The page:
In order to fully understand the nature of this trial, let’s take a quick look at the circumstances leading up to it:
It begins in July of 1892 in Northern Idaho, during a worker’s strike of local miners because of their wages being reduced from 35 cents to only 30 cents. After discovering a company plant, angry union workers decide the best way to get their point across is to blow up a mill and hold captive non-union workers. Other union men commandeer a train and take over other mills in the area. The Governor of Idaho declares martial law and with the assistance of President Benjamin Harrison, the federal troops are sent in.
The Governor of Idaho declares martial law and with the assistance of President Benjamin Harrison, the federal troops are sent in. The Federal Troops arrest 600 union men and sympathizers where they are held with no charges and then released. Union leaders are tried.
Two years later in 1894, 40 masked men assassinate John Kneebone, a witness against the union leaders. This forces President Cleveland to send more federal troops to occupy Idaho.
Tension like this continues over the next several years with more mining explosions more federal troops being sent it, with over 1000 union members and sympathizer being arrested as of 1899.
In the early 1900s, the violence continued; a train bombing killing non-union members and the governor of Idaho being blown to smithereens from a bomb planted in his home.
Now that we have some historical context, the next thing we must focus on is the investigation into the bombing of the governor of Idaho:
On December 31, 1905, a waitress from The Saratoga Hotel, remembers a visibly shaken Thomas Hogan after the explosion that killed the governor. A search of his hotel room shows traces of plaster of paris which was used to hold the bomb together. The next day Thomas Hogan (born Harry Orchard) is arrested for the murder of the governor.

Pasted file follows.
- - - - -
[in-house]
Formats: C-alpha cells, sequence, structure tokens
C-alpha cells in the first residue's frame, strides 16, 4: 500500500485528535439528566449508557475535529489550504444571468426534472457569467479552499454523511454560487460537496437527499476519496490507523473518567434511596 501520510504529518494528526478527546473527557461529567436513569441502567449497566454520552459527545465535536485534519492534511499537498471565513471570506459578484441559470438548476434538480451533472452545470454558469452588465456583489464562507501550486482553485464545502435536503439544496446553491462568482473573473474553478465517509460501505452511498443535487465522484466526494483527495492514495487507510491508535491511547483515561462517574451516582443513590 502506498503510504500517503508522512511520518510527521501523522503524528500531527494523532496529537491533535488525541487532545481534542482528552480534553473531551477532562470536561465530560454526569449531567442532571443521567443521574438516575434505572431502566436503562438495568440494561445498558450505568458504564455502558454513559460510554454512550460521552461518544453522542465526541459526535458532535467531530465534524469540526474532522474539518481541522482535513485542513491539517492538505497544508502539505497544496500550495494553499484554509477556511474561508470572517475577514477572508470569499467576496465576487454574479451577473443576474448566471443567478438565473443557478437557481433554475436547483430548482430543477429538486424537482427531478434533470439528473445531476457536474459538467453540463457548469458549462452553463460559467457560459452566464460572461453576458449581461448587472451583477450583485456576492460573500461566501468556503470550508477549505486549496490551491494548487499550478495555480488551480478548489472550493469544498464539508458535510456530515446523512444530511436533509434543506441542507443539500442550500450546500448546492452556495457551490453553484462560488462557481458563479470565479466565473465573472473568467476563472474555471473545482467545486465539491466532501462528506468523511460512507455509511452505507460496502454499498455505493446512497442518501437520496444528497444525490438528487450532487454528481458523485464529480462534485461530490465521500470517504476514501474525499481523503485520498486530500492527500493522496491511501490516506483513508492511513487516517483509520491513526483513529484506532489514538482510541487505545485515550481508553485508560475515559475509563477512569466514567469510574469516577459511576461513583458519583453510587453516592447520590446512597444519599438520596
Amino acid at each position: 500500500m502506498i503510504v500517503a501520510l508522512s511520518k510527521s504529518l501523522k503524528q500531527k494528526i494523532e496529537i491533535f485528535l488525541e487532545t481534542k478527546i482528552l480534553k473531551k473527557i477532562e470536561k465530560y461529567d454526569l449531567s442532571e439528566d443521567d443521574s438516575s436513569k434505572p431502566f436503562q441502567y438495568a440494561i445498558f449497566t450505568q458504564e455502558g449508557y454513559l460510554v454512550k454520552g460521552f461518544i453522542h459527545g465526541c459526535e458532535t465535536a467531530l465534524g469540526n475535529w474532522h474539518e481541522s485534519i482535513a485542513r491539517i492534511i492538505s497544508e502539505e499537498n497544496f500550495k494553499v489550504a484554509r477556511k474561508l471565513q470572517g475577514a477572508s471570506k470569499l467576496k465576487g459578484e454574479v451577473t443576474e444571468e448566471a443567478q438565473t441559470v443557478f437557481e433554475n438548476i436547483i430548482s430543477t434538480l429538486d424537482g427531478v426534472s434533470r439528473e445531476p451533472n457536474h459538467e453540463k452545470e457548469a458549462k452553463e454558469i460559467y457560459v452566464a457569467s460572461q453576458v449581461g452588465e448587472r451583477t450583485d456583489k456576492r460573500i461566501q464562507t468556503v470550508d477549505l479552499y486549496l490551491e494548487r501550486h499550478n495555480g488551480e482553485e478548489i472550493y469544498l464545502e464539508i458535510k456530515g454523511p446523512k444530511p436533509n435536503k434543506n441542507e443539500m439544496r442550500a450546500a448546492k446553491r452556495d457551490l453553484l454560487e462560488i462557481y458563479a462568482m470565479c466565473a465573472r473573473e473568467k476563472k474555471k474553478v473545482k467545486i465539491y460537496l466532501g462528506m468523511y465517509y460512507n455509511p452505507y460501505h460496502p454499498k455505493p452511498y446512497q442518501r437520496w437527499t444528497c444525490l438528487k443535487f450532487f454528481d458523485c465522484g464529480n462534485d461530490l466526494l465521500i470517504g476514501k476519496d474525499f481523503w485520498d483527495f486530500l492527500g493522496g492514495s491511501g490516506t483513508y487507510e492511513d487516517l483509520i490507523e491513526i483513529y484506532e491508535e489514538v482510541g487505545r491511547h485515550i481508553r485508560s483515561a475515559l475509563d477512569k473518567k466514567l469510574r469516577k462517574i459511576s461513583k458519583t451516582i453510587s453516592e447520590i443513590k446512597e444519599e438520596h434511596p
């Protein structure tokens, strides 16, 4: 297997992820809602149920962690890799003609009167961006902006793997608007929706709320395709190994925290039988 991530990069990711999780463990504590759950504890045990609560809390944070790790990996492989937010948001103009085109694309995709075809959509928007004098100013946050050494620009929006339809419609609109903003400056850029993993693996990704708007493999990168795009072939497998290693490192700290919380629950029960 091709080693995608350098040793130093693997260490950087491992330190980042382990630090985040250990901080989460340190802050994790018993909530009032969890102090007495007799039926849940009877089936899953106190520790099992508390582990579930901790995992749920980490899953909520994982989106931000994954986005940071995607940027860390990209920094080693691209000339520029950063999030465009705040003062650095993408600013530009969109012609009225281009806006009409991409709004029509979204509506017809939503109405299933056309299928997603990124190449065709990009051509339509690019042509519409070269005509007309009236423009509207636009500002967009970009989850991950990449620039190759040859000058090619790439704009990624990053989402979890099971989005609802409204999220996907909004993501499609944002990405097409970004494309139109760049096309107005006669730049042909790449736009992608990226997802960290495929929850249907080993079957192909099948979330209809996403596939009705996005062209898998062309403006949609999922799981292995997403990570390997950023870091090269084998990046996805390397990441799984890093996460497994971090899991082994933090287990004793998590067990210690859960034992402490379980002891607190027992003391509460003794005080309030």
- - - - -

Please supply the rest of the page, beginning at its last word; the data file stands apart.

The state of Idaho hires the best detective of the era James McParland. He meets with Orchard and offers a plea deal if he is willing to testify as to who hired him for the job.
After having a complete meltdown in prison on February 1, 1906, Orchard confesses to killing the governor as well as 17 other people on the behest of union members William Hayword, Charles Moyer and George Pettibone.
Aha! It’s all coming full circle!
After some ridiculous shenanigans of getting William Hayword back to Idaho (he was Colorado hiding out but was found), on May 9, 1907, Hayword stood trial for the murder represented by the criminal defense lawyer Clarence Darrow and Edmund Richardson.
On July 29, 1907, the jury deliberates for 9 hours and announces it’s decision.
Hayword is found NOT GUILTY.
How could this be? There has been much debate amongst historians. Some believe that it was Clarence Darrow’s eloquence while other’s believe that it was the prosecution’s failure to provide any evidence to Orchard’s claims against Hayword. And remember the burden is on the prosecutor to prove without a reasonable doubt that Hayword was guilty of ordering the murder of the governor of Idaho.
Reports from all over the country reported on Darrow’s skilled defense and his team’s ability to countering the witness is cross-examination. One reporter even wrote, “the greatest trial in modern times.” And that is precisely why it’s on his our list.